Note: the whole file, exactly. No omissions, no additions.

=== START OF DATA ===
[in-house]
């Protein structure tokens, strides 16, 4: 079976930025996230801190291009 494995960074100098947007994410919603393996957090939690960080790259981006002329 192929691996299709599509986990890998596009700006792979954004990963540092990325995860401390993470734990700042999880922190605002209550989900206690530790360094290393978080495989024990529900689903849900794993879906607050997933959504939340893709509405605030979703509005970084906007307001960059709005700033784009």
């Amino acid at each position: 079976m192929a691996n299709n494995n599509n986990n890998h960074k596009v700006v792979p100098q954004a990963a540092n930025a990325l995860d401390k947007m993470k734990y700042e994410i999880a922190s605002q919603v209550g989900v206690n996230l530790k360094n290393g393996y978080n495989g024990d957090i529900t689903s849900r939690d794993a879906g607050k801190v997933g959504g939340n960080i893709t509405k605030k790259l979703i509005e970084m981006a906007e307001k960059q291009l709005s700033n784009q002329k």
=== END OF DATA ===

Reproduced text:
[in-house]
């Protein structure tokens, strides 16, 4: 079976930025996230801190291009 494995960074100098947007994410919603393996957090939690960080790259981006002329 192929691996299709599509986990890998596009700006792979954004990963540092990325995860401390993470734990700042999880922190605002209550989900206690530790360094290393978080495989024990529900689903849900794993879906607050997933959504939340893709509405605030979703509005970084906007307001960059709005700033784009």
């Amino acid at each position: 079976m192929a691996n299709n494995n599509n986990n890998h960074k596009v700006v792979p100098q954004a990963a540092n930025a990325l995860d401390k947007m993470k734990y700042e994410i999880a922190s605002q919603v209550g989900v206690n996230l530790k360094n290393g393996y978080n495989g024990d957090i529900t689903s849900r939690d794993a879906g607050k801190v997933g959504g939340n960080i893709t509405k605030k790259l979703i509005e970084m981006a906007e307001k960059q291009l709005s700033n784009q002329k």